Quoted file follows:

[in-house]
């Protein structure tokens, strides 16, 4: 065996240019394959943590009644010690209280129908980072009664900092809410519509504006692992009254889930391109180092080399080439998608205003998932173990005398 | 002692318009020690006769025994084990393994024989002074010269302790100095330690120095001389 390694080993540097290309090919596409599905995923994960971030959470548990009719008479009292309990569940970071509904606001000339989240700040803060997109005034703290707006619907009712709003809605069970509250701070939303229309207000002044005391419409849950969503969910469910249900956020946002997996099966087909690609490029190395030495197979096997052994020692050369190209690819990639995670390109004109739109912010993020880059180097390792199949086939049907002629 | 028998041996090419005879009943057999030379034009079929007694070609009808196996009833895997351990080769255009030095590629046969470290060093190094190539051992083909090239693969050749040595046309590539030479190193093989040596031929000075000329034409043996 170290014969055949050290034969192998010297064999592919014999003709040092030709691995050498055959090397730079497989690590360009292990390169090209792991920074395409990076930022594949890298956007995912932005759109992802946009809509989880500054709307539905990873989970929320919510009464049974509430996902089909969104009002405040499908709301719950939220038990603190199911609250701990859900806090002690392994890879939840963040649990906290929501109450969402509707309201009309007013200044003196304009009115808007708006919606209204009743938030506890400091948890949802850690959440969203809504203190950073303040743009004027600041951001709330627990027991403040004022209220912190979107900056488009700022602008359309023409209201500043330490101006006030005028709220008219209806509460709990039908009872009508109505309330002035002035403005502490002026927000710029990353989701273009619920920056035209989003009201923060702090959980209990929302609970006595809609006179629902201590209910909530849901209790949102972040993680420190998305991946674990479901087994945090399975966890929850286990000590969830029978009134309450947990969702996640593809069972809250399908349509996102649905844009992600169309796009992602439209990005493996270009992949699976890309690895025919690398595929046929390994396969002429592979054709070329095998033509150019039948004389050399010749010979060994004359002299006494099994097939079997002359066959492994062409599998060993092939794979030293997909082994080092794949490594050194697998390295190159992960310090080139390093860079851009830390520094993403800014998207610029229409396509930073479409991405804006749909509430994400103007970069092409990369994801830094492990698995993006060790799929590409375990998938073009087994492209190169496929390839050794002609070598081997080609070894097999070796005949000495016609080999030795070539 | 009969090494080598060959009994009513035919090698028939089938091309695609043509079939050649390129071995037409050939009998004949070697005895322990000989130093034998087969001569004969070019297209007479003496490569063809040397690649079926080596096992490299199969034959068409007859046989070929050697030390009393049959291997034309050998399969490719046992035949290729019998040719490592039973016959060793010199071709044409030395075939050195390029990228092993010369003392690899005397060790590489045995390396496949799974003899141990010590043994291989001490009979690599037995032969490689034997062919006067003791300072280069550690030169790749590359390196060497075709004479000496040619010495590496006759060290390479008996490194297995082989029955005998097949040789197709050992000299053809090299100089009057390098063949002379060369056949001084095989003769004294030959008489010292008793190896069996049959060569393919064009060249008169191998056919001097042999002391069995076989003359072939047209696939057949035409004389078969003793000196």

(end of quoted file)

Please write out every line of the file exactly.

[in-house]
């Protein structure tokens, strides 16, 4: 065996240019394959943590009644010690209280129908980072009664900092809410519509504006692992009254889930391109180092080399080439998608205003998932173990005398 | 002692318009020690006769025994084990393994024989002074010269302790100095330690120095001389 390694080993540097290309090919596409599905995923994960971030959470548990009719008479009292309990569940970071509904606001000339989240700040803060997109005034703290707006619907009712709003809605069970509250701070939303229309207000002044005391419409849950969503969910469910249900956020946002997996099966087909690609490029190395030495197979096997052994020692050369190209690819990639995670390109004109739109912010993020880059180097390792199949086939049907002629 | 028998041996090419005879009943057999030379034009079929007694070609009808196996009833895997351990080769255009030095590629046969470290060093190094190539051992083909090239693969050749040595046309590539030479190193093989040596031929000075000329034409043996 170290014969055949050290034969192998010297064999592919014999003709040092030709691995050498055959090397730079497989690590360009292990390169090209792991920074395409990076930022594949890298956007995912932005759109992802946009809509989880500054709307539905990873989970929320919510009464049974509430996902089909969104009002405040499908709301719950939220038990603190199911609250701990859900806090002690392994890879939840963040649990906290929501109450969402509707309201009309007013200044003196304009009115808007708006919606209204009743938030506890400091948890949802850690959440969203809504203190950073303040743009004027600041951001709330627990027991403040004022209220912190979107900056488009700022602008359309023409209201500043330490101006006030005028709220008219209806509460709990039908009872009508109505309330002035002035403005502490002026927000710029990353989701273009619920920056035209989003009201923060702090959980209990929302609970006595809609006179629902201590209910909530849901209790949102972040993680420190998305991946674990479901087994945090399975966890929850286990000590969830029978009134309450947990969702996640593809069972809250399908349509996102649905844009992600169309796009992602439209990005493996270009992949699976890309690895025919690398595929046929390994396969002429592979054709070329095998033509150019039948004389050399010749010979060994004359002299006494099994097939079997002359066959492994062409599998060993092939794979030293997909082994080092794949490594050194697998390295190159992960310090080139390093860079851009830390520094993403800014998207610029229409396509930073479409991405804006749909509430994400103007970069092409990369994801830094492990698995993006060790799929590409375990998938073009087994492209190169496929390839050794002609070598081997080609070894097999070796005949000495016609080999030795070539 | 009969090494080598060959009994009513035919090698028939089938091309695609043509079939050649390129071995037409050939009998004949070697005895322990000989130093034998087969001569004969070019297209007479003496490569063809040397690649079926080596096992490299199969034959068409007859046989070929050697030390009393049959291997034309050998399969490719046992035949290729019998040719490592039973016959060793010199071709044409030395075939050195390029990228092993010369003392690899005397060790590489045995390396496949799974003899141990010590043994291989001490009979690599037995032969490689034997062919006067003791300072280069550690030169790749590359390196060497075709004479000496040619010495590496006759060290390479008996490194297995082989029955005998097949040789197709050992000299053809090299100089009057390098063949002379060369056949001084095989003769004294030959008489010292008793190896069996049959060569393919064009060249008169191998056919001097042999002391069995076989003359072939047209696939057949035409004389078969003793000196």